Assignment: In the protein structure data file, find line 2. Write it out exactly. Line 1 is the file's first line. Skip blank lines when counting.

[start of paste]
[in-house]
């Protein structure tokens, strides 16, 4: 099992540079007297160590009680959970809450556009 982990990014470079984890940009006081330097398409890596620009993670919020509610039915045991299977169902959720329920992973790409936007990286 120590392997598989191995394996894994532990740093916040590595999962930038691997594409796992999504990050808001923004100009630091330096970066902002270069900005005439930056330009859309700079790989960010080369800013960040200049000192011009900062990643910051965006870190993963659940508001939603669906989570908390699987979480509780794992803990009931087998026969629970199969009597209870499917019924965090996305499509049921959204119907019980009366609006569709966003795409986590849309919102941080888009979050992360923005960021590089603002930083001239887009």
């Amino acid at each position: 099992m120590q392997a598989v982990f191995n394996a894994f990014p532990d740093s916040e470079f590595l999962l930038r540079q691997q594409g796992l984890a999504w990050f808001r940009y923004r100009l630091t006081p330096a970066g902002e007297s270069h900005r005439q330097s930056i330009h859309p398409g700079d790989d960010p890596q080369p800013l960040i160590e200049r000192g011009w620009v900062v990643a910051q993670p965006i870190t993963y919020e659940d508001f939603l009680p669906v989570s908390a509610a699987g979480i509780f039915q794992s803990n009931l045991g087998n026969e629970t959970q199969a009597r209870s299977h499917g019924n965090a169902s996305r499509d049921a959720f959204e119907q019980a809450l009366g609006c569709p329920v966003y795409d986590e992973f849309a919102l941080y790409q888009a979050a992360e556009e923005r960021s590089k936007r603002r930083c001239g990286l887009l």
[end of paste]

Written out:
């Protein structure tokens, strides 16, 4: 099992540079007297160590009680959970809450556009 982990990014470079984890940009006081330097398409890596620009993670919020509610039915045991299977169902959720329920992973790409936007990286 120590392997598989191995394996894994532990740093916040590595999962930038691997594409796992999504990050808001923004100009630091330096970066902002270069900005005439930056330009859309700079790989960010080369800013960040200049000192011009900062990643910051965006870190993963659940508001939603669906989570908390699987979480509780794992803990009931087998026969629970199969009597209870499917019924965090996305499509049921959204119907019980009366609006569709966003795409986590849309919102941080888009979050992360923005960021590089603002930083001239887009």